“The nicest thing for me is sleep, then at least I can dream.”
- Marilyn Monroe
If you have been burning the candle at both ends recently, and are starting to feel the tell-tale signs of illness (scratchy throat, sniffly nose, etc.) then it might be time to consider fitting in a few extra hours of sleep.
With World Sleep Day coming up soon, we’re spreading the word about the benefits of sleep, and there’s no better time to increase your sleeping hours than when you’re feeling under the weather. It has long been known that a good night’s sleep can make us feel refreshed and energised come morning, but can it cure us?
Why you should “sleep it off”...
Lack of sleep might be the reason you became sick in the first place
There’s a reason that when you pulled an all-nighter studying at uni, or you stay out partying until 3am, your body doesn’t feel its usual energetic self the next day. Sleep deprivation can lead to illness, and so it’s not a huge leap to think that illness can then be rectified by getting more sleep.
When we don’t sleep enough, our immune system is not functioning at its best, so staying up late and cutting out valuable hours of slumber can eventually cause our immune system to fail when fighting off that office cold that’s going around.
Sleeping more helps to kick-start your immune system
You’re not fighting fit… what can you do about it? When we sleep, our body goes into repair mode; our immune system improves itself and our liver does most of its detoxification. Catching some extra ZZZs is a great way to assist the process of fighting the virus.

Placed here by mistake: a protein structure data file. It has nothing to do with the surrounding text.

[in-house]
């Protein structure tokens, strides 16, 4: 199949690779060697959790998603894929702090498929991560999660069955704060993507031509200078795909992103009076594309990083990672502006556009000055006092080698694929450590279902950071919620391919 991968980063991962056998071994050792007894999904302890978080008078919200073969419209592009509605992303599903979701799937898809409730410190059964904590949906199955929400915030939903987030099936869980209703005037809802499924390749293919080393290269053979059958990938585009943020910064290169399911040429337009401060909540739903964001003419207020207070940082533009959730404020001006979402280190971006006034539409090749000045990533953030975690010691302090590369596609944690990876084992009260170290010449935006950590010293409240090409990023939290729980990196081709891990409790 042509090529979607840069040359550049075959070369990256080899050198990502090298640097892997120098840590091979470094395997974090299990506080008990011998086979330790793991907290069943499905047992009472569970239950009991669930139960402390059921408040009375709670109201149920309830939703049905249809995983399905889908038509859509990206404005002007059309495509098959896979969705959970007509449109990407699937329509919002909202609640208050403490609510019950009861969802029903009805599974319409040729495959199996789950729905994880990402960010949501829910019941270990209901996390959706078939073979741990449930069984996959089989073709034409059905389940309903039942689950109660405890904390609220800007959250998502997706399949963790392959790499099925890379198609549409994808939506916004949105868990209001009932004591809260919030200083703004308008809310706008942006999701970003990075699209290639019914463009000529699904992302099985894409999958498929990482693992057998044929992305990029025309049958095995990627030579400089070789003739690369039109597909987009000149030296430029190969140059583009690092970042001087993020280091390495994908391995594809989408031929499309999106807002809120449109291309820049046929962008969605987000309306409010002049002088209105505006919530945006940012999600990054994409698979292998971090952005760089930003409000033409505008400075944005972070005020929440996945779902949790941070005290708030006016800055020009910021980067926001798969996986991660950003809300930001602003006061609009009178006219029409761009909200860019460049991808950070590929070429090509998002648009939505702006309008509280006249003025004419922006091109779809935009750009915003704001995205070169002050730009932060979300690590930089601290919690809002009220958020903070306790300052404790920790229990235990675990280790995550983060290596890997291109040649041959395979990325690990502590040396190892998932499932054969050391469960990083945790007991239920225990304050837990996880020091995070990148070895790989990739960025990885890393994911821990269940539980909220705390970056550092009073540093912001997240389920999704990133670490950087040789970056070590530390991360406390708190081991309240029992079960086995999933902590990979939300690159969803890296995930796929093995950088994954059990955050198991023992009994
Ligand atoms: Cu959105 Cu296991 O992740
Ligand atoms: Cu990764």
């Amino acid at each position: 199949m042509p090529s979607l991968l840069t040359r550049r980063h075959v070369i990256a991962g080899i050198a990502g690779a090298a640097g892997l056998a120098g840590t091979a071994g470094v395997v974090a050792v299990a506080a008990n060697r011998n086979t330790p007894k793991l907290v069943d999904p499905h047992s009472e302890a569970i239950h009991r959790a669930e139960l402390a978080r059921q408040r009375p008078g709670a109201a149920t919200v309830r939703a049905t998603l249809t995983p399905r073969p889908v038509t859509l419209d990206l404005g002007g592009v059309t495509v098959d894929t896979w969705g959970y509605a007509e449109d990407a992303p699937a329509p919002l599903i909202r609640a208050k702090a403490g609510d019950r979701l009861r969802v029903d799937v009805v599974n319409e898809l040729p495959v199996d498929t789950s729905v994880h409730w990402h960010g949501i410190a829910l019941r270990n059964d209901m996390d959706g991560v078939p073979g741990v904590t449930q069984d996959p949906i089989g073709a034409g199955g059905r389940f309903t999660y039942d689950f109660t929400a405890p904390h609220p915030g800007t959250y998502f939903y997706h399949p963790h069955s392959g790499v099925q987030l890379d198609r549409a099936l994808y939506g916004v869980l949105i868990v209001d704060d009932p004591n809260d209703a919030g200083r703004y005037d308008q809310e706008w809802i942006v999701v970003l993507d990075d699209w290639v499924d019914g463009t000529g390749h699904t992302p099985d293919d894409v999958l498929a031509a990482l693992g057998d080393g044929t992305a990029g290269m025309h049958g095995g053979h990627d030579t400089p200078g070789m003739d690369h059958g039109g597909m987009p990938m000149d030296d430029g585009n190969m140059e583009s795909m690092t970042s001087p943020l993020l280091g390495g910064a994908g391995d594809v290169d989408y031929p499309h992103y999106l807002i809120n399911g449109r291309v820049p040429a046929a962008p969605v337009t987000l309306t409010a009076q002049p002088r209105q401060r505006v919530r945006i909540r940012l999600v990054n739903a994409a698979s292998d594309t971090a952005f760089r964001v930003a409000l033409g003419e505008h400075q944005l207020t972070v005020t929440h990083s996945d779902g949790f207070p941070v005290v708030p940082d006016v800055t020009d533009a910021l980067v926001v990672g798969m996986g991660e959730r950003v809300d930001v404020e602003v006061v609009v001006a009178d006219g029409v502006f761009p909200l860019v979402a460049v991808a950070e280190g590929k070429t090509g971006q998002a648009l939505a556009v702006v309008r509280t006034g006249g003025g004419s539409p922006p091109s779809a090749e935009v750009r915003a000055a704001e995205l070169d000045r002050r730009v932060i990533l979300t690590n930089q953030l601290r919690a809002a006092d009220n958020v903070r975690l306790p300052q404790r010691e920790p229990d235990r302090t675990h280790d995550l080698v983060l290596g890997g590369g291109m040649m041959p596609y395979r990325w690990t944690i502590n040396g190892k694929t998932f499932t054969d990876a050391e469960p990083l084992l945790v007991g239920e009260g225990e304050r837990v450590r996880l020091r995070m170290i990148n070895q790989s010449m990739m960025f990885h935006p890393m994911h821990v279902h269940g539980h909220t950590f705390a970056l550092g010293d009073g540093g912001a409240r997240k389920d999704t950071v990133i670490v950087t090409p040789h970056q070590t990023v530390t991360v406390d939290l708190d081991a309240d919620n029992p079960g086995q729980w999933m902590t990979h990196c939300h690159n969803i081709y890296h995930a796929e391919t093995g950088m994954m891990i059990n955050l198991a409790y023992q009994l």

Just as a software update helps when our phone has been running slow, a full night of good quality, deep sleep can help to repair your body and replenish your antibodies in the best way.
Sleep helps you conserve energy
Many of us tend to believe that a common cold doesn’t warrant a day off work, but going into work is more than just typing a few emails; it’s braving the commuter rush, the stressful meetings, and all other energy-zapping things that go along with a day in the office.
Getting a few extra hours of sleep when you’re sick can help boost your energy levels if you absolutely have to go into work. And if you don’t, snuggle up on the sofa for the day and take regular naps to maximise your rest and energy conservation.
How can you improve your quality of sleep?
Sleep when it’s dark outside and be awake when it’s light, to adjust your circadian rhythm and reset the effects of too much blue light from screens. Avoid screens for at least one hour before bed if possible.
Take a warm bath with Epsom salts to de-stress. This can also help to decongest your nose before trying to sleep.
Light a Scentered Sleep Well candle and breathe in the calming blend of 14 therapeutic essential oils, including lavender, chamomile and palmarosa, to help promote a restful night’s sleep.
Apply Sleep Well balm to your wrists, neck and temples before bed and breathe deeply.
If you struggle to sleep because of a congested nose, or a cough, get in as much rest as possible instead; read a book or listen to music, nothing that exerts too much energy.
The above tips are best for when you’re feeling ill, but of course they can be incredibly beneficial even when you are healthy. Sleep is a remedy that’s freely available to everyone, so if you’re feeling under the weather just listen to your body and hop into bed early tonight.
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